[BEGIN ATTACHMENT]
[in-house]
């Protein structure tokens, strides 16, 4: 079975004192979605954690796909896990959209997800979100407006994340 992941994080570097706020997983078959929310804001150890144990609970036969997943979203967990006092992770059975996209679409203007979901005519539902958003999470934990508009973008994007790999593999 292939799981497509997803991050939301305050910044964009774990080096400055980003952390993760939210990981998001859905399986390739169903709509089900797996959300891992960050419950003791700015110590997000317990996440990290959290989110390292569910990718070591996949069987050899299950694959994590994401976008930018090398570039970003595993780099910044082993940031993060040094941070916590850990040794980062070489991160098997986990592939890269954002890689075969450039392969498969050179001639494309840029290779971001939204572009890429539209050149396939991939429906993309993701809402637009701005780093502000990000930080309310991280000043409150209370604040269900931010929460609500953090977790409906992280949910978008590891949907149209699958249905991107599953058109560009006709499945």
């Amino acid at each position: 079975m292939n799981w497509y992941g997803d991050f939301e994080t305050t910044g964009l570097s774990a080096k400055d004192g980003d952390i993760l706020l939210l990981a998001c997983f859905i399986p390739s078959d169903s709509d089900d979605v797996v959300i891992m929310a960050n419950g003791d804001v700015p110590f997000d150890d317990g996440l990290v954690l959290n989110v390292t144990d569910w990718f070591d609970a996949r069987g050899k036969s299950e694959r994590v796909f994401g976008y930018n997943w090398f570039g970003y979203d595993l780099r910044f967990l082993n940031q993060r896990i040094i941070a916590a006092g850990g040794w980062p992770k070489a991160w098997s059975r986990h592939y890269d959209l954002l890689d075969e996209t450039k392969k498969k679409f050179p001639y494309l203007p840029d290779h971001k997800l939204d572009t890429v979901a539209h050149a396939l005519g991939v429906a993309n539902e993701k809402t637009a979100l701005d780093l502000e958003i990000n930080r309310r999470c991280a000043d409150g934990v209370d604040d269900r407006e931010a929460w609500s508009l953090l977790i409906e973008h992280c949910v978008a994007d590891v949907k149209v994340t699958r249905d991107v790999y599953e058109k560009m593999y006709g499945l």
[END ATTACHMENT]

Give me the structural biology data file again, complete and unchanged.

[in-house]
């Protein structure tokens, strides 16, 4: 079975004192979605954690796909896990959209997800979100407006994340 992941994080570097706020997983078959929310804001150890144990609970036969997943979203967990006092992770059975996209679409203007979901005519539902958003999470934990508009973008994007790999593999 292939799981497509997803991050939301305050910044964009774990080096400055980003952390993760939210990981998001859905399986390739169903709509089900797996959300891992960050419950003791700015110590997000317990996440990290959290989110390292569910990718070591996949069987050899299950694959994590994401976008930018090398570039970003595993780099910044082993940031993060040094941070916590850990040794980062070489991160098997986990592939890269954002890689075969450039392969498969050179001639494309840029290779971001939204572009890429539209050149396939991939429906993309993701809402637009701005780093502000990000930080309310991280000043409150209370604040269900931010929460609500953090977790409906992280949910978008590891949907149209699958249905991107599953058109560009006709499945």
């Amino acid at each position: 079975m292939n799981w497509y992941g997803d991050f939301e994080t305050t910044g964009l570097s774990a080096k400055d004192g980003d952390i993760l706020l939210l990981a998001c997983f859905i399986p390739s078959d169903s709509d089900d979605v797996v959300i891992m929310a960050n419950g003791d804001v700015p110590f997000d150890d317990g996440l990290v954690l959290n989110v390292t144990d569910w990718f070591d609970a996949r069987g050899k036969s299950e694959r994590v796909f994401g976008y930018n997943w090398f570039g970003y979203d595993l780099r910044f967990l082993n940031q993060r896990i040094i941070a916590a006092g850990g040794w980062p992770k070489a991160w098997s059975r986990h592939y890269d959209l954002l890689d075969e996209t450039k392969k498969k679409f050179p001639y494309l203007p840029d290779h971001k997800l939204d572009t890429v979901a539209h050149a396939l005519g991939v429906a993309n539902e993701k809402t637009a979100l701005d780093l502000e958003i990000n930080r309310r999470c991280a000043d409150g934990v209370d604040d269900r407006e931010a929460w609500s508009l953090l977790i409906e973008h992280c949910v978008a994007d590891v949907k149209v994340t699958r249905d991107v790999y599953e058109k560009m593999y006709g499945l």